Finance News

Remortgaging Bolstered by Interest Rate Rise, UK Finance Reports

Rose Jinks - August 15, 2018

A surge in remortgaging during June was bolstered by this month’s interest rate rise, according to analysis of the latest UK Finance figures.

The report indicates that 37,400 new homeowner remortgages were completed in June, which is up by 8.4% on an annual basis. This £6.8 billion of remortgaging was 13.3% higher than in June 2017.

Meanwhile, 33,700 new home mover mortgages were completed in the month, some 7.9% fewer than in the same month last year. The £7.3 billion of new lending was 6.4% down year-on-year. The average home mover is 39-years-old and has a gross household income of £56,000, UK Finance found.

For first time buyers, there were 34,900 new mortgages in June, down by 3.6% annually. By value, this £5.8 billion of new lending was 1.7% lower. The average first time buyer is 30-years-old, with a gross household income of £42,000.

The report also shows that 5,400 new buy-to-let home purchase mortgages were completed in the month, some 19.4% fewer than in the same month of 2017. This £0.8 billion of lending was down by 11.1%.

Remortgaging Bolstered by Interest Rate Rise, UK Finance Reports

Remortgaging Bolstered by Interest Rate Rise, UK Finance Reports

There were 12,600 new buy-to-let remortgages in June, which is the same as in June last year. By value, this equated to £2 billion – also the same as 2017.

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The Director of Mortgages at UK Finance, Jackie Bennett, explains the data: “Remortgaging continued to dominate in June, with figures up 13% on the same period last year, as existing two and three-year products came to an end and borrowers opted for new deals.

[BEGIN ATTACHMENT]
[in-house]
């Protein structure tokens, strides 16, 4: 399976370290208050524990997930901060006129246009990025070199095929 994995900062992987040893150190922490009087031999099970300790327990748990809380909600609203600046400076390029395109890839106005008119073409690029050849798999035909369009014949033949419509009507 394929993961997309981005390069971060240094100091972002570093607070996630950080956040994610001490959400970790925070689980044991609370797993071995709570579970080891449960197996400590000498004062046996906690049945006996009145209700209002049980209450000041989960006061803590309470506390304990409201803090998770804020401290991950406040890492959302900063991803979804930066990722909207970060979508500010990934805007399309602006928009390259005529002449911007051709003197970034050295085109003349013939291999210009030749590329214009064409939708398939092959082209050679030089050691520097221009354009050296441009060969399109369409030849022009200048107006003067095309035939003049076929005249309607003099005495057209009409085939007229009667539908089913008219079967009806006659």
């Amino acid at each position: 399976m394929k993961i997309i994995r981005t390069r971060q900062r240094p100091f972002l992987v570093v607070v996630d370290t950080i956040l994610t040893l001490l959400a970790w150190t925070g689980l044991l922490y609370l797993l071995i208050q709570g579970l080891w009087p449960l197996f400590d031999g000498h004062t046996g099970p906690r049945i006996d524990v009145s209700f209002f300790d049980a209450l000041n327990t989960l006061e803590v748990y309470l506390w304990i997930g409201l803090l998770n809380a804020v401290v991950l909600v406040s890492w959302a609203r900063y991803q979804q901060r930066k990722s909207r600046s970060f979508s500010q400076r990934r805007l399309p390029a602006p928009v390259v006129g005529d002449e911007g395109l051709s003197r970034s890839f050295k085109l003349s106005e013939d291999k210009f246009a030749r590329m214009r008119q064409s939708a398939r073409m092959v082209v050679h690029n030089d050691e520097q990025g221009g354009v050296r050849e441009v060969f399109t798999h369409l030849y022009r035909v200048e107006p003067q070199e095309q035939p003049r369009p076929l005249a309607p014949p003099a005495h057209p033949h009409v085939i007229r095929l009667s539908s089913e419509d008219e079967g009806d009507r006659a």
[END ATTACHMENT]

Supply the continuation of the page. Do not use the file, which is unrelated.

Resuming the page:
“Despite a boost in recent months, speculation of a base rate rise saw the market remain relatively subdued, with year-on-year declines in activity among both first time buyers and homemovers, as customers adopted a wait-and-see approach.

“House price inflation has moderated in recent months, yet it still remains above earnings growth, and so affordability is still a challenge for would-be borrowers.

“And, although the full impact has yet to be felt, tax and regulatory changes continue to bear down on borrowing activity in the buy-to-let purchase market.”

Shaun Church, the Director at mortgage broker Private Finance, also comments: “Despite numerous pledges and incentives from Government to get more people onto the housing ladder, June showed a disappointing performance in the first time buyer market. Mortgage eligibility remains the key stumbling block for many prospective buyers, so the recent relaxation of lending criteria from major lenders could help boost activity among first time buyers in the future.

“The remortgage rally has continued into summer, no doubt bolstered by the speculation of August’s rate rise. Borrowers may be thinking they have missed the boat to lock into rock bottom rates following the base rate rise, however, rates remain very affordable. Those lingering on a standard variable rate are urged to consider swapping to a fixed rate now, as they could potentially save thousands in the long-run.”

The Group Operations Director at Just Mortgages and Spicerhaart, John Phillips, offers his thoughts: “These latest figures show that the housing market is struggling, especially amongst home movers, where activity is down 7.9%. I think the main reason for this is not that people don’t want to move, but they are reluctant to because Stamp Duty is so high that they are not prepared to shell out thousands of pounds just to move. So, they are staying put.

“The trouble is, while remortgaging is up, which is good – but is more to do with rate rises than anything else – the UK economy needs people to move house, because it has a positive knock-on effect on so many other sectors. So, if the Government wants to fix this, it needs to make a bold statement.

“The Stamp Duty cut has worked for first time buyers, but we need similar incentives for the rest of the market. I would like to see an 18-month suspension of Stamp Duty across the board. This gives the market seven months or so before the Brexit deadline in March, and a year afterwards, to let things settle.”